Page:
JEFFERSON CITY — A House committee rejected a Senate-approved immigration bill Monday while the governor’s office touted state troopers’ arrest of 250 illegal immigrants since last summer.
The Senate bill has been the main immigration measure, with provisions that would have initially required employers to verify immigration status and the Missouri State Highway Patrol to get special federal immigration training. Illegal immigrants also would be restricted from receiving public benefits and attending college.
The measure’s House sponsor said the vote to reject the Senate bill means that legislation sponsored by House members is now “the best chance” to pass any immigration legislation. But Sen. Scott Rupp disagreed. He said temporarily rejecting the bill is the quickest way to fix some problems in the legislation.
Rupp, R-Wentzville, said he still thinks at least some immigration legislation will pass — whether it is his wide-ranging bill or some of the multiple House bills that are sitting in the Senate. The House, throughout the session, has approved provisions similar to those in Rupp’s bill but has broken them into several different measures.
But the setback could prove costly. Lawmakers have only until Friday evening to pass legislation before their session ends. And the Senate bill must be approved through two House committees and the full House. If House members make any changes, House and Senate negotiators would need to work out differences.
At issue is what do with businesses that employ illegal immigrants. Bill critics argue that supporters have spent too much time adding new restrictions for illegal immigrants and not enough going after the businesses that give them jobs.
Both Rupp and House Immigration Committee Jerry Nolte said lawmakers need to include provisions targeting businesses that employ illegal immigrants.
“Employment is the largest magnet” for illegal immigration, said Nolte, R-Gladstone.
The Senate bill requires that all businesses use the federal E-Verify program to screen their employees’ work status if they are found employing an illegal immigrant. But the House stripped out provisions that penalized employers who classify those who work for them as contractors rather than employees. By doing that, employers don’t have to pay health insurance and can withhold taxes.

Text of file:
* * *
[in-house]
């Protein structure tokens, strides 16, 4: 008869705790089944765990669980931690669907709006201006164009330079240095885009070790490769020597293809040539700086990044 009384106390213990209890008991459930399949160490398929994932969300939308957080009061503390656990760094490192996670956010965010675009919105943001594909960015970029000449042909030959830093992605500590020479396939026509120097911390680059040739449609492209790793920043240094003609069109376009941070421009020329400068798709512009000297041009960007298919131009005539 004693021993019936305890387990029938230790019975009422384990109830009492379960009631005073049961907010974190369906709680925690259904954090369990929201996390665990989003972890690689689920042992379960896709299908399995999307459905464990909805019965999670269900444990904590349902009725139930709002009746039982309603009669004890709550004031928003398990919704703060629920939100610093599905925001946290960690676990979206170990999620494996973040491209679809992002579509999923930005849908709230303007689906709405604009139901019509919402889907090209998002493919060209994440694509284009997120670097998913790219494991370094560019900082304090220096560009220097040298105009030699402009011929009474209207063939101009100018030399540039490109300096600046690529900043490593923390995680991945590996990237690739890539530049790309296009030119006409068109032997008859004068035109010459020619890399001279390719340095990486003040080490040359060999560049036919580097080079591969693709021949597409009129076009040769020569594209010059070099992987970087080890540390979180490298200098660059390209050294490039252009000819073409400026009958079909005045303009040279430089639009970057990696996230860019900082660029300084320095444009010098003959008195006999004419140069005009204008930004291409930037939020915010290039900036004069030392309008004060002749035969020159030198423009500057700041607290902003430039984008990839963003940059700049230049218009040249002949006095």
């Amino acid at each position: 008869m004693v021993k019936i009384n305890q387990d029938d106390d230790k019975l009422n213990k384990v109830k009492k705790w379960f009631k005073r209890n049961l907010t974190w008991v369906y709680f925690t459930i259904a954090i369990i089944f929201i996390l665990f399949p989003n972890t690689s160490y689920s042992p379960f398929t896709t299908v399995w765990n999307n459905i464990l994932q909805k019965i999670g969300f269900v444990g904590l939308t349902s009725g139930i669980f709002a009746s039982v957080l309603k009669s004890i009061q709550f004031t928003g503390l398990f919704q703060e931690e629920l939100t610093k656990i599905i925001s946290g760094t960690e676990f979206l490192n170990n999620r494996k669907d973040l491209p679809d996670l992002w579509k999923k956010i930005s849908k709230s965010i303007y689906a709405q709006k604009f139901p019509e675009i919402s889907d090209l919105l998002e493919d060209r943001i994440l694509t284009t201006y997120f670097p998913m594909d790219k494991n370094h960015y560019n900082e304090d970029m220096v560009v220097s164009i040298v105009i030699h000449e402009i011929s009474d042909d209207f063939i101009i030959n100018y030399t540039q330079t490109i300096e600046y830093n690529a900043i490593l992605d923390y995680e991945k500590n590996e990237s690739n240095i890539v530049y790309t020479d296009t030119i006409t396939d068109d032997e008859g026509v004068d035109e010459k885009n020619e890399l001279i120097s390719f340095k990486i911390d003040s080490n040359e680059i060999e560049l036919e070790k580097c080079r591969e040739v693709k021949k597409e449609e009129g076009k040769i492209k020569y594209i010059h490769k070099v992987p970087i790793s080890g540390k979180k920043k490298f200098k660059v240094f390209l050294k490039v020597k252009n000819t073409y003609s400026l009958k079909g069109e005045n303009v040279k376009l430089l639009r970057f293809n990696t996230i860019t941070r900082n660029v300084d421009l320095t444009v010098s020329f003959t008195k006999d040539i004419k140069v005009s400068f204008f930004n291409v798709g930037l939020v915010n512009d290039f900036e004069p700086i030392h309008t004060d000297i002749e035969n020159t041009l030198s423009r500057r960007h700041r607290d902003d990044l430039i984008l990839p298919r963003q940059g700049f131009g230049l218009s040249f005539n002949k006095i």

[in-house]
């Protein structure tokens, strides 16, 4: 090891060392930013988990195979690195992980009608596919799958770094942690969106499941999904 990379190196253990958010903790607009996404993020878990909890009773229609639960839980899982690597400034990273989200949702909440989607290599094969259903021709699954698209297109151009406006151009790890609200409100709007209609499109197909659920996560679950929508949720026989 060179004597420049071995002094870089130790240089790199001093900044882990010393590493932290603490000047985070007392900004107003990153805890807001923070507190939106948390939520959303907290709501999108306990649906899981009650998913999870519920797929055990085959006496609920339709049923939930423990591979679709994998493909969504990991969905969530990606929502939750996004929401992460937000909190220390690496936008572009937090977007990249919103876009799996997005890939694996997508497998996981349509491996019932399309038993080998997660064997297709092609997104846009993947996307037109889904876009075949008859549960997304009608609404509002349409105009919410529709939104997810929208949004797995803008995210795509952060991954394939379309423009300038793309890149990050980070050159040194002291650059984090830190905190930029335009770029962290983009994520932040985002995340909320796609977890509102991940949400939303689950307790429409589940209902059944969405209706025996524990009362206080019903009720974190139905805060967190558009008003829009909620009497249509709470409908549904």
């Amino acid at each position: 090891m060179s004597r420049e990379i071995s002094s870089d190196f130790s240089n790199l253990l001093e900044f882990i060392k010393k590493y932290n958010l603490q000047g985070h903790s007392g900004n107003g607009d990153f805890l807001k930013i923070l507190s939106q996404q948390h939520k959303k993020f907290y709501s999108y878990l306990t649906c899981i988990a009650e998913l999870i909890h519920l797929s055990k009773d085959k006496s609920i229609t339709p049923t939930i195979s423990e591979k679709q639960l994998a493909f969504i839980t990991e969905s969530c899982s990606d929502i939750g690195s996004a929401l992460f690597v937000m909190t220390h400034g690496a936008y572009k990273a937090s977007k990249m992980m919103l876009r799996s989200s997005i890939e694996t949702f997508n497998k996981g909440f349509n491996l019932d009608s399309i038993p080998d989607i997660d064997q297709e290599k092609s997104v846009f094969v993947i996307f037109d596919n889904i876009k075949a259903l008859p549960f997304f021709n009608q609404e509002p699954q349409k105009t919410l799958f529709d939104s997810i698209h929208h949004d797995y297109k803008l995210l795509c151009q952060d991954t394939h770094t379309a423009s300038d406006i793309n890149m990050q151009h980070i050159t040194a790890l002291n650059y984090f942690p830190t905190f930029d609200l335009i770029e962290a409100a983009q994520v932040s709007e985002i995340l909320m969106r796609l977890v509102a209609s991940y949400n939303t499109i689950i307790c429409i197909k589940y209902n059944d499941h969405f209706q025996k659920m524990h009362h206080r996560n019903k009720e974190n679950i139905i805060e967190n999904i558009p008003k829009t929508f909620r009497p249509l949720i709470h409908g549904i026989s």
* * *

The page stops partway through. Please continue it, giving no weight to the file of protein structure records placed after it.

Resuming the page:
Rep. Mike Talboy, who recommended that the committee reject Rupp’s bill, said it is disingenuous for lawmakers to target illegal immigrants without also going after the companies that create an incentive to come into the country.
“If we’re going to make higher scrutiny for you the individual, we need to make sure the employers have the same scrutiny,” said Talboy, D-Kansas City.
The immigration bills also include a provision that would order the Highway Patrol to seek special federal training so that troopers are allowed to enforce federal immigration law.
Gov. Matt Blunt last year ordered the patrol to check the immigration status of those whom they arrest. From Aug. 27 through the end of last week, the patrol says it identified 250 illegal immigrants from the people it arrested.
The patrol also is sending 10 troopers next month to get special immigration training through the Department of Homeland Security. A patrol spokesman says the focus of that training will likely be designed to be more efficient when troopers find illegal immigrants on the roadways.